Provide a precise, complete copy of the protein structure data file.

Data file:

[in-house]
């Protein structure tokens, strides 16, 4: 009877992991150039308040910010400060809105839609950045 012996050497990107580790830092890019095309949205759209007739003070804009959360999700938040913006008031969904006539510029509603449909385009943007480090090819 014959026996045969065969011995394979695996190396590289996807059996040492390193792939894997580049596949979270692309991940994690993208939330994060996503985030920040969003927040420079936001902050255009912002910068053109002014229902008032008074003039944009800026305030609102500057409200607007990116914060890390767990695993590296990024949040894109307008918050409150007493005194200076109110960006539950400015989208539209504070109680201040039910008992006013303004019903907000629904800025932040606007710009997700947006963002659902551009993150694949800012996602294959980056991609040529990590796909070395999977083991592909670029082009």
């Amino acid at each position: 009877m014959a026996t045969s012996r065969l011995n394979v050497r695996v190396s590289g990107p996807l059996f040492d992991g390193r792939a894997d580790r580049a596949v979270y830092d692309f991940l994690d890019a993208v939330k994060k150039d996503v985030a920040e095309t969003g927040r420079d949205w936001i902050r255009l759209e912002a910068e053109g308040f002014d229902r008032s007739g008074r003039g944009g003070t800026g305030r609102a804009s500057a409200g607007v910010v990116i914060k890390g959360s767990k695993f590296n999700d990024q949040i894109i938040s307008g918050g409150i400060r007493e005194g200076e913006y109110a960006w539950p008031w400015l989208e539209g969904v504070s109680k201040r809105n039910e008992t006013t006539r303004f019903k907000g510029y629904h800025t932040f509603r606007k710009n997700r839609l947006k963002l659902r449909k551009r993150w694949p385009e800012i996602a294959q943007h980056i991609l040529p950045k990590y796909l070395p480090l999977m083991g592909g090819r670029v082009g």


[in-house]
């Protein structure tokens, strides 16, 4: 009877992991150039308040910010400060809105839609950045 012996050497990107580790830092890019095309949205759209007739003070804009959360999700938040913006008031969904006539510029509603449909385009943007480090090819 014959026996045969065969011995394979695996190396590289996807059996040492390193792939894997580049596949979270692309991940994690993208939330994060996503985030920040969003927040420079936001902050255009912002910068053109002014229902008032008074003039944009800026305030609102500057409200607007990116914060890390767990695993590296990024949040894109307008918050409150007493005194200076109110960006539950400015989208539209504070109680201040039910008992006013303004019903907000629904800025932040606007710009997700947006963002659902551009993150694949800012996602294959980056991609040529990590796909070395999977083991592909670029082009």
């Amino acid at each position: 009877m014959a026996t045969s012996r065969l011995n394979v050497r695996v190396s590289g990107p996807l059996f040492d992991g390193r792939a894997d580790r580049a596949v979270y830092d692309f991940l994690d890019a993208v939330k994060k150039d996503v985030a920040e095309t969003g927040r420079d949205w936001i902050r255009l759209e912002a910068e053109g308040f002014d229902r008032s007739g008074r003039g944009g003070t800026g305030r609102a804009s500057a409200g607007v910010v990116i914060k890390g959360s767990k695993f590296n999700d990024q949040i894109i938040s307008g918050g409150i400060r007493e005194g200076e913006y109110a960006w539950p008031w400015l989208e539209g969904v504070s109680k201040r809105n039910e008992t006013t006539r303004f019903k907000g510029y629904h800025t932040f509603r606007k710009n997700r839609l947006k963002l659902r449909k551009r993150w694949p385009e800012i996602a294959q943007h980056i991609l040529p950045k990590y796909l070395p480090l999977m083991g592909g090819r670029v082009g």